The ability to sue for subsurface trespass remains unclear. This issue was recently before the Texas Supreme Court, but unfortunately it reversed the case on other grounds. Despite this ruling, there are at least three cases which suggest that subsurface trespass is a viable cause of action in Texas. The first was R.R. Comm’n of Tex. v. Manziel, which concerned a permit granted by the Texas Railroad Commission to inject water to flood a reservoir in order to recover oil. In that case, the Manziels sought to set aside and cancel the permit issued by the Commission to the Whelans, who owned land adjoining the Manziels’ tract, arguing that the injected water would constitute a trespass and would result in destruction of their own well. In its holding, the Court stated that it was “not confronted with the tort aspects” of subsurface injected water migration, nor was it deciding “whether the Commission’s authorization of such operations throws a protective cloak around the injecting operator who might otherwise be subjected to the risks of liability....” Instead, the Court held only that the Commission’s authorizations of secondary recovery projects were not subject to injunctive relief based on trespass claims.
The second case was the highly publicized opinion of Coastal Oil & Gas Corp. v. Garza Energy Trust, which involved whether invasions caused by hydraulic fracturing operations constituted a trespass.  Although declining to rule on the broad issue of whether such intrusions constitute a trespass in general, the Court held that the rule of capture precludes trespass claims that claim drainage of the natural gas as the only injury.
The third case was FPL Farming Ltd. v. Environmental Processing Systems, L.C., which involved a subsurface trespass claim from a waste water injection well onto a neighboring property. The Beaumont Court of Appeals (relying on the Garza opinion) held that a party was shielded from civil tort liability merely because it received a permit to operate a deep subsurface wastewater injection well. The court reasoned that “[w]hen a state agency authorized deep subsurface injections, no trespass occurs when fluids that were injected at deep levels are then alleged to have later migrated at those deep levels into the deep subsurface of nearby tracts.” The Texas Supreme Court disagreed and held that “[a]s a general rule, a permit granted by an agency does not act to immunize the permit holder from civil tort liability . . . for actions arising out of the use of the permit.” The Supreme Court also distinguished wastewater injection from hydraulic fracturing, as the latter deals with the extraction of minerals, and therefore, the rule of capture would apply which negates the element of injury in a trespass claim.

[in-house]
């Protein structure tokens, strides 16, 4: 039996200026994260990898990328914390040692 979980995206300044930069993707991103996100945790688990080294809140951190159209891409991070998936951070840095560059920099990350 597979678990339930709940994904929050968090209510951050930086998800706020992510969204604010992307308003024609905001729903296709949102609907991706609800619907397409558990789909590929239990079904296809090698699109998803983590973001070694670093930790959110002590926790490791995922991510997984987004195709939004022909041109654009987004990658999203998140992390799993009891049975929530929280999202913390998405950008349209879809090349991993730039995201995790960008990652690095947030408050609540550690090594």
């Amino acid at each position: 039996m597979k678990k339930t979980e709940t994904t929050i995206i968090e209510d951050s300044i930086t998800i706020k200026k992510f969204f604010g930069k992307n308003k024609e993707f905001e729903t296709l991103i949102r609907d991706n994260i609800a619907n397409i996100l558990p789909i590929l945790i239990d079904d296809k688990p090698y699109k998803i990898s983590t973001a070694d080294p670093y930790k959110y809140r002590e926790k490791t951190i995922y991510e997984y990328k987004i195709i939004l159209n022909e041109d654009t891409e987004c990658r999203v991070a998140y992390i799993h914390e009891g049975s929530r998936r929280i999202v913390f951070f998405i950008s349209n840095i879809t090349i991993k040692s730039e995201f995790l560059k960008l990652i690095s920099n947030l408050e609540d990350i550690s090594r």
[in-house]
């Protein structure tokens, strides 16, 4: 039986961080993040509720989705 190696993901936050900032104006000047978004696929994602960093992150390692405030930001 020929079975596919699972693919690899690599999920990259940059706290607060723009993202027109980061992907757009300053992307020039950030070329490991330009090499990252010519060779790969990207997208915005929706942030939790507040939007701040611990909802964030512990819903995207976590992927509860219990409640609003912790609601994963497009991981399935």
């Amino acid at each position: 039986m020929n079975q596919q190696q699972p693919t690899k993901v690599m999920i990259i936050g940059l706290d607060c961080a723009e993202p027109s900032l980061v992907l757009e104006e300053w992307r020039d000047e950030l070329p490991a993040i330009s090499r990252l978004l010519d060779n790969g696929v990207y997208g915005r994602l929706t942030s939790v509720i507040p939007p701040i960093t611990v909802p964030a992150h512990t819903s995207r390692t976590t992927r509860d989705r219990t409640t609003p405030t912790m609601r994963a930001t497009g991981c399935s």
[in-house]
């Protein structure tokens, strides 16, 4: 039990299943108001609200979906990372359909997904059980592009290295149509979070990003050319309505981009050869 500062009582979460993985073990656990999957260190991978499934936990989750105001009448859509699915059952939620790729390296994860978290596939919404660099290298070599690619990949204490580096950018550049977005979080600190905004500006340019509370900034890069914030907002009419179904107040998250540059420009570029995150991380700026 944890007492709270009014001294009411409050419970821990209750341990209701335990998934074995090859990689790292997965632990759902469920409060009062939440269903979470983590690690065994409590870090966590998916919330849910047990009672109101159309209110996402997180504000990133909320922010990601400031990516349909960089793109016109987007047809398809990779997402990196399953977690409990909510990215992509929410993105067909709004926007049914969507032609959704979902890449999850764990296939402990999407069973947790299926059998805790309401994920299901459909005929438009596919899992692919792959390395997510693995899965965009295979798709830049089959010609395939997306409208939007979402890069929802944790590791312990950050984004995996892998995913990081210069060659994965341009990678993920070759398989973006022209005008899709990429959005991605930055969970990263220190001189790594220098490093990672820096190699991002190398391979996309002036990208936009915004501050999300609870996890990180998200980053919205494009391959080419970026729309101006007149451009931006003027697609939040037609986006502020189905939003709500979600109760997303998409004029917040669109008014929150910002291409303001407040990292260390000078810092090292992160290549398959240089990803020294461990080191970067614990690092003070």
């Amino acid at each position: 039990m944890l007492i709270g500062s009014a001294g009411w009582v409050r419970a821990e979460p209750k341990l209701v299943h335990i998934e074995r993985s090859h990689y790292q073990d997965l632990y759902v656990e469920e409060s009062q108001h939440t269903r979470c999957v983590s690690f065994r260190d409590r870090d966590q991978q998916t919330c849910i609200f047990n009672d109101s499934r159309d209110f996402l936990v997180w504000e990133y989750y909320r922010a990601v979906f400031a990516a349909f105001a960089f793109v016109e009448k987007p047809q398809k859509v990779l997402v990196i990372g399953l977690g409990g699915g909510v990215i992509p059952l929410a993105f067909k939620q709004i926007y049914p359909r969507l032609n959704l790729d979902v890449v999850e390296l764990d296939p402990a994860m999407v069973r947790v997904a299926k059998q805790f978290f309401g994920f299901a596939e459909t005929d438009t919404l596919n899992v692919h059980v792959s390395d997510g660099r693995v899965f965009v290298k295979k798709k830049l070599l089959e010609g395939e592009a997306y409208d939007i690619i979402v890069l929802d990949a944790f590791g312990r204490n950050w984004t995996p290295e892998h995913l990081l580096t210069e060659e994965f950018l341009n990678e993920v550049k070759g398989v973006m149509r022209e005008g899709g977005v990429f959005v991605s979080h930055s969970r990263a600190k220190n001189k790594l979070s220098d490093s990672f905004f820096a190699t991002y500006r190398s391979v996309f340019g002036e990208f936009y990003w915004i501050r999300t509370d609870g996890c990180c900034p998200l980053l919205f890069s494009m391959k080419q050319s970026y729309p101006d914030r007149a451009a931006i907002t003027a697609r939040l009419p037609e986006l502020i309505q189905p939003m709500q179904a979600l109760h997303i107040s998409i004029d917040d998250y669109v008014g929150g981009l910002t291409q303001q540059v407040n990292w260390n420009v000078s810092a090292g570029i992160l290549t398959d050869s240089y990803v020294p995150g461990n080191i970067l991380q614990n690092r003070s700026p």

On remand, the Beaumont Court of Appeals made some interesting findings. The court first held that FPL had standing to assert a trespass claim to subsurface water based upon its deeds to tracts to the surface. The court then stated that although the water damaged is briny water and not fresh water, the owner of the surface also owns the saltwater in place beneath the surface. EPS suggested that it should have the right to use the storage potential of the unexploited space below FPL’s tracts, as Texas gave it permits that allowed it to dispose of the waste there. In response, the court stated that:
While it is true that FPL has not sought or received a permit to store non-hazardous waste beneath its property, it presented testimony to the jury that it never consented to EPS’s use of FPL’s property for that purpose. And, EPS’s permits merely represent the TCEQ’s authorization for a landowner to exercise the rights the landowner possesses by virtue of its ownership of the fee: the permits did not give EPS an ownership interest in the formations below FPL’s property that are at issue in this case. Additionally, the fact that EPS is using the deep subsurface for commercial purposes indicates that the subsurface levels at issue have economic potential for storing waste, which otherwise, absent its safe storage, has the potential to adversely affect the environment. Finally, the Legislature has not provided adjoining landowners of tracts used to inject nonhazardous waste with a right to pool their affected properties, allowing adjacent owners to obtain revenue for the commercial storage value of their subsurface. Thus, without a trespass remedy, a party—in this case, a limited partnership—does not have all of the legal remedies typically available to owners to protect the owner’s right to the exclusive use of its property.
The court then concluded that Texas law recognizes FPL’s property interest in the briny water underneath its property and that FPL has a cause of action for subsurface trespass under common law against EPS to protect its legal interest in the property.Do you have questions? You can get our FREE ebook, Environmental Litigation: What Every Attorney and Environmental Professional Needs to Know, just by providing your name and email address at this link. We promise your information won’t be shared with third persons. And if you’d like to speak with me about your case, I welcome your phone call at 972-850-8490. I look forward to speaking with you.
 See Environmental Processing Systems, L.C., 457 S.W.3d at 425.
 361 S.W.2d 560, 562 (Tex.1962).
 Id. at 561, 565.
 Manziel, 361 S.W.2d at 566.
 Id. at 568.
 Coastal Oil & Gas Corp. v. Garza Energy Trust, 268 S.W.3d 1, 11–12 (Tex. 2008).
 Id. at 12–13.
 FPL Farming v. Envtl. Processing, 351 S.W.3d 306 (Tex. 2011).
 Id. at 744.
 FPL Farming, 351 S.W.3d at 310–15.
 FPL Farming Ltd. v. Environmental Processing Systems, L.C., 383 S.W.3d 274, 279-280 (Tex. App.—Beaumont 2012, no pet.).
 Id. at 281.
 Id. at 282.